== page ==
British Passport Signed By Ambassador Sir Horace Rumbold

British Passport Signed By Ambassador Sir Horace Rumbold

Sir Horace George Montagu Rumbold, 9th Baronet, GCB, GCMG, KCVO, PC (5 February 1869 – 24 May 1941) was a British diplomat. A well-traveled diplomat, learning Arabic, Japanese and German, he is best remembered for his role as British Ambassador to Berlin from 1928 to 1933, where he warned of the ambitions of Hitler and Nazi Germany.

Rumbold was an attache at The Hague (1889–1890) and then served in Cairo, Tehran, Vienna, and Munich between 1900 and 1913. He was then moved to Tokyo (1909–1913) and to Berlin (1913–1914). In 1916 he was appointed ambassador to Berne, Switzerland. After the First World War he was appointed ambassador to Poland in 1919. The following year he became the High Commissioner to Constantinople, during which he signed the Lausanne Treaty on behalf of the British Empire. He was then ambassador to Madrid from 1924 to 1928.

Rumbold then went on to his last job, when he was appointed ambassador to Berlin in 1928. During this time Rumbold was in favor of appeasing the Brüning Government in the hope that this would stave off German nationalist parties, like Adolf Hitler’s Nazi party. However, once Hitler came to power in 1933 he was deeply unsettled by the Nazi regime and produced a succession of despatches which were critical of the Nazis. On 26 April 1933 Rumbold sent to the Foreign Office his valedictory despatch, in which he gave an unvarnished view of Hitler, the Nazis and their ambitions:

“[Hitler] starts with the assumption that man is a fighting animal; therefore the nation is a fighting unit, being a community of fighters…A country or race which ceases to fight is doomed…Pacifism is the deadliest sin…Intelligence is of secondary importance…Will and determination are of the higher worth. Only brute force can ensure survival of the race. The new Reich must gather within its fold all the scattered German elements in Europe…What Germany needs is an increase in territory…[to Hitler] the idea that there is something reprehensible in chauvinism is entirely mistaken…the climax of education is military service [for youths] educated to the maximum of aggressiveness…It is the duty of the government to implant in the people feeling of manly courage and passionate hatred…Intellectualism is undesirable…It is objectionable to preach international understanding…[he] has spoken with derision of such delusive documents as peace-pacts and such delusive ideas as the spirit of Locarno.”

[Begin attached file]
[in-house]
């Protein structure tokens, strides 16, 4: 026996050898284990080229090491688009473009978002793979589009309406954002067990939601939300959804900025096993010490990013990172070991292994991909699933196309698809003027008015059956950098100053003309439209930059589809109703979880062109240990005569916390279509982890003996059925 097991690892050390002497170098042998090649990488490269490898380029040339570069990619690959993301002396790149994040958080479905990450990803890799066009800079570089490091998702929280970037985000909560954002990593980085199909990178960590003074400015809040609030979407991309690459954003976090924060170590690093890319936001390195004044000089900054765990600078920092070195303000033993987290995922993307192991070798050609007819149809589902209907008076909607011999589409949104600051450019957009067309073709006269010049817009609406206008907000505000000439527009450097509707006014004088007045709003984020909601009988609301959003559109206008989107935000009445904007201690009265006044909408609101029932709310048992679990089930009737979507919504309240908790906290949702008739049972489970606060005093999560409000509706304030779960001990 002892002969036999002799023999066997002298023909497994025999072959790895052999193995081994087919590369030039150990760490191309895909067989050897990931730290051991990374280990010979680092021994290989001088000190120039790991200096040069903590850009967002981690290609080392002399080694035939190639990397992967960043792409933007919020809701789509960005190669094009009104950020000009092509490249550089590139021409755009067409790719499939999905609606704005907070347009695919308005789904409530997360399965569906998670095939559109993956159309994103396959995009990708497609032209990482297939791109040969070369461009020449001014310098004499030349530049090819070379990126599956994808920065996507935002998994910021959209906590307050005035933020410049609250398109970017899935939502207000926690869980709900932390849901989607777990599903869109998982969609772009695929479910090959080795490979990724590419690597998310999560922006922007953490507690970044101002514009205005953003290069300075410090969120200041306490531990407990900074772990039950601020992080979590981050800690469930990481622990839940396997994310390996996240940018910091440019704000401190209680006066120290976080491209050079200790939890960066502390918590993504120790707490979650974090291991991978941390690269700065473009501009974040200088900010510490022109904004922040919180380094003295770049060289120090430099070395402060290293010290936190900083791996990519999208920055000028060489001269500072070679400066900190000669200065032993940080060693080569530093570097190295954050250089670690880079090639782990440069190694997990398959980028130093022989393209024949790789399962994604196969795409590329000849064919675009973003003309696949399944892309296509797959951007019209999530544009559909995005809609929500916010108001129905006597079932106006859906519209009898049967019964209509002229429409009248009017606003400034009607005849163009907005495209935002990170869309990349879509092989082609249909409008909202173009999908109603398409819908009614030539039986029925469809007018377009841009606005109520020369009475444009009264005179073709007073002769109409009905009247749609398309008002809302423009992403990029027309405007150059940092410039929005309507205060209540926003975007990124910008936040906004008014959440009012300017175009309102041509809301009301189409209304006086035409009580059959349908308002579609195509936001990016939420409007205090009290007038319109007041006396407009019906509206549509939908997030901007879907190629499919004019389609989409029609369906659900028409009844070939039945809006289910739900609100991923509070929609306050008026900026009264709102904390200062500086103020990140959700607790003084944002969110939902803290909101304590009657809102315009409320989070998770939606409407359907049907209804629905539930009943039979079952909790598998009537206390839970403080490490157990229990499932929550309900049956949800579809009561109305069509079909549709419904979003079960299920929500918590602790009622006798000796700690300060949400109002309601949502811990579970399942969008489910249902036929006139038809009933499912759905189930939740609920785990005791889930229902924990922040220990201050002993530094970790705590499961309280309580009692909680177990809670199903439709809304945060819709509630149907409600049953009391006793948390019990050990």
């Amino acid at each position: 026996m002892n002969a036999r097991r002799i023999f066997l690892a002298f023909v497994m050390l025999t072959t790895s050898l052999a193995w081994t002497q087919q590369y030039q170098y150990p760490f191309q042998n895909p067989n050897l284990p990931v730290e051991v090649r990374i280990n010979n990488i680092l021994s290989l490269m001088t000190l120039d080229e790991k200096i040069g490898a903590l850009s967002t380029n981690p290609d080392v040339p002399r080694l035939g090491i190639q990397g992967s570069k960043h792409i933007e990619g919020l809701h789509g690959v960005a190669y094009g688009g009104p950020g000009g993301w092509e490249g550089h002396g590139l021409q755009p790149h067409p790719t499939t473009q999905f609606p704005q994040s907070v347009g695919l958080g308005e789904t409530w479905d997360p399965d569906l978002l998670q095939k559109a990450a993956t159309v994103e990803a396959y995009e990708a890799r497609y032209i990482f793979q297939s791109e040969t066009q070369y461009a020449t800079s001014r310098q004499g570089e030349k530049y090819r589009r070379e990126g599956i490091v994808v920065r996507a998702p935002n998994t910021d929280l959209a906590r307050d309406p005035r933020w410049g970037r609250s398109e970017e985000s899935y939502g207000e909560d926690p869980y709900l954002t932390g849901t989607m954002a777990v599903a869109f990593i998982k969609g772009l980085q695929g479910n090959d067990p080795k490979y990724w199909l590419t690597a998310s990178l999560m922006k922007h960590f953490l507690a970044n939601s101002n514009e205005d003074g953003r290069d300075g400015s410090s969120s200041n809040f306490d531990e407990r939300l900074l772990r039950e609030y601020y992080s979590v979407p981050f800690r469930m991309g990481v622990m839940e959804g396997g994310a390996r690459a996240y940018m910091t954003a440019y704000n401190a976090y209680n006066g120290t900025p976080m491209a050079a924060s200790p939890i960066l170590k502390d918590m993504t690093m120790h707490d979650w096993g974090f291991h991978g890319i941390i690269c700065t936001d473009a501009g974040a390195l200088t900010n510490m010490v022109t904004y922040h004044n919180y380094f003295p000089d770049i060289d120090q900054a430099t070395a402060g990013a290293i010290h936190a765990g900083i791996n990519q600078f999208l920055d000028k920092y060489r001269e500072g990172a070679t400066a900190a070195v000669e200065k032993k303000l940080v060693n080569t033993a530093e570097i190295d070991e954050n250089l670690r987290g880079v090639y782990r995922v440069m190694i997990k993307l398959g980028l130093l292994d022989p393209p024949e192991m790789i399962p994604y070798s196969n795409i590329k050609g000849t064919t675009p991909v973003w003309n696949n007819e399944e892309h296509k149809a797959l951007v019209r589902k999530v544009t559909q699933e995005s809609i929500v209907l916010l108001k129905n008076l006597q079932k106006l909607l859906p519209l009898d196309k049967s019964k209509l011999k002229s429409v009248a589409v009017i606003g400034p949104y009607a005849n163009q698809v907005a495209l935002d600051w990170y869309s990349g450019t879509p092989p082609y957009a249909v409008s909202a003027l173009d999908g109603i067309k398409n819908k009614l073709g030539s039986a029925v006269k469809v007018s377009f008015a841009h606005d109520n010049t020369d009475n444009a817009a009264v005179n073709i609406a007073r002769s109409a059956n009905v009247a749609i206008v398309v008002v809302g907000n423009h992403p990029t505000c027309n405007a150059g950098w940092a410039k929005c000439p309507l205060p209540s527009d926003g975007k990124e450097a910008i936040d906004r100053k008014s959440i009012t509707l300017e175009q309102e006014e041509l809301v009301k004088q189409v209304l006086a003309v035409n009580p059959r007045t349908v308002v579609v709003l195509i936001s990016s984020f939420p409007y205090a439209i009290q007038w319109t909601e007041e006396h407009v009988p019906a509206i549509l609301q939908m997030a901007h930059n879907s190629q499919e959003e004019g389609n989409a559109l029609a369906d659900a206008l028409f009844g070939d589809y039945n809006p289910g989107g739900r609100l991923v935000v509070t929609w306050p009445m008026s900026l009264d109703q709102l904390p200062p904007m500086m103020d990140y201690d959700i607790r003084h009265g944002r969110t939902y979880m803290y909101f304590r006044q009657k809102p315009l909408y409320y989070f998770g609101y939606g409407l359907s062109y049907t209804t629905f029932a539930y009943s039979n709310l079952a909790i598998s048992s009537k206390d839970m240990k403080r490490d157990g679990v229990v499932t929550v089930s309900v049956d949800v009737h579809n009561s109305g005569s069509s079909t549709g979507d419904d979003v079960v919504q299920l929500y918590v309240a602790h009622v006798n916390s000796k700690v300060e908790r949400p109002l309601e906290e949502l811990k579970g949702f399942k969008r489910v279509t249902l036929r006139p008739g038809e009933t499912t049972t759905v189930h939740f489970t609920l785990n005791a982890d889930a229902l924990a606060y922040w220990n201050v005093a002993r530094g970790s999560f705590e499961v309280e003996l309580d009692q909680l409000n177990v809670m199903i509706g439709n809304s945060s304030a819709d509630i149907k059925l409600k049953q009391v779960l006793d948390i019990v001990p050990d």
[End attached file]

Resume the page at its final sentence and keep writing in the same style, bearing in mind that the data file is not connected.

Rumbold concluded by giving stark warnings for the future of international relations:

    “…it would be misleading to base any hopes on a return to sanity…[the German government is encouraging an attitude of mind]…which can only end in one way…I have the impression that the persons directing the policy of the Hitler government are not normal.”

Sir John Simon, the Foreign Secretary, found Rumbold’s descriptions “definitely disquieting”. Ralph Wigram, an official in the Foreign Office, gave Winston Churchill a copy of this despatch in mid-March 1936. After Rumbold’s death, Lord Vansittart said of him; “little escaped him, and his warnings [about Nazi Germany] were clearer than anything that we got later”.

Rumbold was made a Member of the Royal Victorian Order (MVO) in 1907, a Knight Commander of the Order of St Michael and St George in 1917, sworn of the Privy Council in 1920 and appointed a Knight Grand Cross of the Order of St Michael and St George (GCMG) in 1922.

Rumbold retired due to his age in June 1933 and died in May 1941, aged 72. He was succeeded in the baronetcy by his son, Anthony, who also became a distinguished diplomat.

The Passport

British Embassy in Berne, Switzerland, hand signed by H.B.M. Horace Rumbold and issued to Sheikh Osman Muhammed (Egyptian Nationality) proceeding to Cairo (via Italy) with the knowledge and consent of His Britannic Majesty’s Government.

Actually not a passport per se also due to it’s form and content but however he must have been of importance or well connected to get such a very interesting “passport document” issued and signed by one of Britain’s finest diplomat.

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